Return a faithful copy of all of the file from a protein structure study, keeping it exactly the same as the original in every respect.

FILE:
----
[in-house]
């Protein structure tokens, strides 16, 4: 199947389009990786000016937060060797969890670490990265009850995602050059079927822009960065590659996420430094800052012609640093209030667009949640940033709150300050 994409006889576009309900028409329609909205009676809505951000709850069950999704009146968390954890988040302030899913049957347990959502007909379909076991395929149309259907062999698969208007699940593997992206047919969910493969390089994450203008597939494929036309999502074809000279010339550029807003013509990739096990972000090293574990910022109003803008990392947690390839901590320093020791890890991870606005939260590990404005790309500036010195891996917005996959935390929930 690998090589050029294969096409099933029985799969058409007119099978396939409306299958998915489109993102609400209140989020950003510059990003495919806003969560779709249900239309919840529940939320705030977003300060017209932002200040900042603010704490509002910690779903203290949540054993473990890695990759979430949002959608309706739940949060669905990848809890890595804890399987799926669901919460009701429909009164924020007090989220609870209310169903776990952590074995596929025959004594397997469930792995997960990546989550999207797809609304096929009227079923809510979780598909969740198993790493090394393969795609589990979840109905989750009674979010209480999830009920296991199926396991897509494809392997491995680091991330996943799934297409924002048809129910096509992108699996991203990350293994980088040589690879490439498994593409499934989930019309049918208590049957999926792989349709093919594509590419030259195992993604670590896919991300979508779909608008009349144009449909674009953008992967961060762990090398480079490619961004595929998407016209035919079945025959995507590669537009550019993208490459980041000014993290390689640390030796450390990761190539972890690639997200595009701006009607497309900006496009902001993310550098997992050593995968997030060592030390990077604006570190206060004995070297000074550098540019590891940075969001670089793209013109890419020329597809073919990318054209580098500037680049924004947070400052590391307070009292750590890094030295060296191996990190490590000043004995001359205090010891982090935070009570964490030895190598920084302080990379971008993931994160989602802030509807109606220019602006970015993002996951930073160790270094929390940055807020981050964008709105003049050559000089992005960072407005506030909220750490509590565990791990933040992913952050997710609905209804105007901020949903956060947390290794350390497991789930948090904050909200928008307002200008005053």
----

[in-house]
């Protein structure tokens, strides 16, 4: 199947389009990786000016937060060797969890670490990265009850995602050059079927822009960065590659996420430094800052012609640093209030667009949640940033709150300050 994409006889576009309900028409329609909205009676809505951000709850069950999704009146968390954890988040302030899913049957347990959502007909379909076991395929149309259907062999698969208007699940593997992206047919969910493969390089994450203008597939494929036309999502074809000279010339550029807003013509990739096990972000090293574990910022109003803008990392947690390839901590320093020791890890991870606005939260590990404005790309500036010195891996917005996959935390929930 690998090589050029294969096409099933029985799969058409007119099978396939409306299958998915489109993102609400209140989020950003510059990003495919806003969560779709249900239309919840529940939320705030977003300060017209932002200040900042603010704490509002910690779903203290949540054993473990890695990759979430949002959608309706739940949060669905990848809890890595804890399987799926669901919460009701429909009164924020007090989220609870209310169903776990952590074995596929025959004594397997469930792995997960990546989550999207797809609304096929009227079923809510979780598909969740198993790493090394393969795609589990979840109905989750009674979010209480999830009920296991199926396991897509494809392997491995680091991330996943799934297409924002048809129910096509992108699996991203990350293994980088040589690879490439498994593409499934989930019309049918208590049957999926792989349709093919594509590419030259195992993604670590896919991300979508779909608008009349144009449909674009953008992967961060762990090398480079490619961004595929998407016209035919079945025959995507590669537009550019993208490459980041000014993290390689640390030796450390990761190539972890690639997200595009701006009607497309900006496009902001993310550098997992050593995968997030060592030390990077604006570190206060004995070297000074550098540019590891940075969001670089793209013109890419020329597809073919990318054209580098500037680049924004947070400052590391307070009292750590890094030295060296191996990190490590000043004995001359205090010891982090935070009570964490030895190598920084302080990379971008993931994160989602802030509807109606220019602006970015993002996951930073160790270094929390940055807020981050964008709105003049050559000089992005960072407005506030909220750490509590565990791990933040992913952050997710609905209804105007901020949903956060947390290794350390497991789930948090904050909200928008307002200008005053």